•       Disney is often a good choice for children as they will probably have watched the movies in their language. The dialogue is also usually easy to follow.
  •       For lower-level learners, you can work with media that doesn’t focus on dialogue, such as Mr Bean or Wallace and Gromit. Here the focus might not be on listening but talking about gestures or actions. You can still do many activities using this type of TV show, and they are much more manageable for A1-B1 levels.
  •       Avoid any movies with cultural taboos or sensitive content if it is not relevant to the topic of your lesson. Remember, in some cultures, what you might think is harmless such as a kissing scene or some mildly foul language, might be offensive to others.

Ideas on how to use cinema in the classroom:

Writing the following scene:
  •       For this activity, you must show a scene from a movie or TV show that sets up some crucial moments. As a class, mind map some essential vocabulary they saw in the background (such as the characters’ clothing or tools). Then have your students get into pairs or groups to write the next stage to guess what happened. This activity works well if you choose a lesser-known movie where students aren’t sure about the next scene. If you do choose a popular one, they can write alternative endings. If you have a younger class, they can even act out the scenes.
Summarise the scene:
  •       Summarising is a valuable skill to teach and is part of many exams worldwide. Students can watch a scene and then be given 10 minutes to write a summary of that scene. Show them how to make notes and bullet points while they are listening to help them organise their ideas. These are also valuable skills to practise and are helpful in Academic English environments.
Silent summary:
  •       Play a scene without audio for your students. You might want to play the location before to set the tone and context of the movie. Once finished, ask them to discuss in groups what happened in the background and what was said. Encourage them to look at body language and facial expressions during the clip. Play the stage twice for them to get a good idea. Once the discussions are finished, play the scene with audio to see if they are right. You can also extend this activity by having them write what they think the dialogue is.
Comprehension quiz:
  •       Of course, as with any material, you can prepare comprehension questions for your students based on what they have watched. However, turning it into a competition can make it more enjoyable. Split the students into teams and ask them about what happened in the clip you showed.

Example questions you can use are:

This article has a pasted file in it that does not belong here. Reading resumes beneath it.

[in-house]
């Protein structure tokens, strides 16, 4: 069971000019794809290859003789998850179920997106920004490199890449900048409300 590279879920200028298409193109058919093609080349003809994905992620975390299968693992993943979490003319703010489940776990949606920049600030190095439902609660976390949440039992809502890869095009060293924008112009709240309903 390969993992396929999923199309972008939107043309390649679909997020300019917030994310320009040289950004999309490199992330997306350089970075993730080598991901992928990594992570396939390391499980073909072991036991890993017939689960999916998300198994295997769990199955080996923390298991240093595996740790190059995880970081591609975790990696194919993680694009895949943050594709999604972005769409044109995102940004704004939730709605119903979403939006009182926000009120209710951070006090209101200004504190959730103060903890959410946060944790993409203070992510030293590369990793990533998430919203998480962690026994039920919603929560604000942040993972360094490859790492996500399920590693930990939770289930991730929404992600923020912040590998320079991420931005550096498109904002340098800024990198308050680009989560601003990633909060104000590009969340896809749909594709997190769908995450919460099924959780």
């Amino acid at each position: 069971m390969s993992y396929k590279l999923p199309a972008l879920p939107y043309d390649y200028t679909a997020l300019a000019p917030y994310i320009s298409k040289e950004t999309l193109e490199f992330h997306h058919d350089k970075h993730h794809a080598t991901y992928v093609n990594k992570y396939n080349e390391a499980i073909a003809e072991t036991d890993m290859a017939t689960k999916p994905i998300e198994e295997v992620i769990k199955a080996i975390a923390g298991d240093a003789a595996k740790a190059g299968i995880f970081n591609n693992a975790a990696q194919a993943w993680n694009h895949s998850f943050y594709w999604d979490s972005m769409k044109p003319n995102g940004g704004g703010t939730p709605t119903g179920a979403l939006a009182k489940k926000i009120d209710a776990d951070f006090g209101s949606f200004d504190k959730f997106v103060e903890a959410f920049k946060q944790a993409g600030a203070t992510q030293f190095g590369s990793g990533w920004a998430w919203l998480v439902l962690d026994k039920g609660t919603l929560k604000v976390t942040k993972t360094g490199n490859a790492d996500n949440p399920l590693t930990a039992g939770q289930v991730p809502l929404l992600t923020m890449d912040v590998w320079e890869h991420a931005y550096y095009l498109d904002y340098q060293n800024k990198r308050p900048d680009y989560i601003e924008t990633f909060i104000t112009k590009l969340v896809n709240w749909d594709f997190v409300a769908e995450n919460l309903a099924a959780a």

-What was…. wearing in the scene?

-What colour was the background?

-How did….react when….?

– Why do you think….did…..?

You can either do a pub quiz-style activity or have teams buzz in when they know the answer.

Compare and contrast
  •       Suppose you want to do more thematic work with cinema in the classroom. You can choose different clips from different movies and shows and have your students do a compare-and-contrast activity. You can select movies with similar themes and have them talk about crucial differences between the two scenes. Around Christmas or Halloween, you can choose films related to these events as a fun way to end the term.

Don’t forget you can also use movie and TV clips in the online classroom! With screen and audio sharing, incorporating cinema into your lessons is easier than ever. You can have your students make notes while you play the clip and then go into breakout rooms to do the activities. You can send them the clip also if they want to replay anything or have them watch it before class.

Using a shared document is the best way to do pair or group work online. You can have a Google document for each group to work on and share with you. You can also use an online board such as Padlet, where students can add their work for everyone else to view. They can even “like” or comment on each other’s work which is a great way to incorporate social media-like styles into your classroom.

Remember that using cinema in the classroom is a great way to modernise your teaching and incorporate your students’ interests into your lesson. It’s a great way to get them interested and learns practical skills such as listening to or watching authentic materials or summarising what happened. It’s essential that the movie clip has a lesson plan to go with it and isn’t just a way to kill time in class. Make sure your students are getting something out of watching the video clip. Cinema in the classroom should be a tool for learning and not only entertainment! If you’re showing something for amusement, then it’s probably not wise to do it.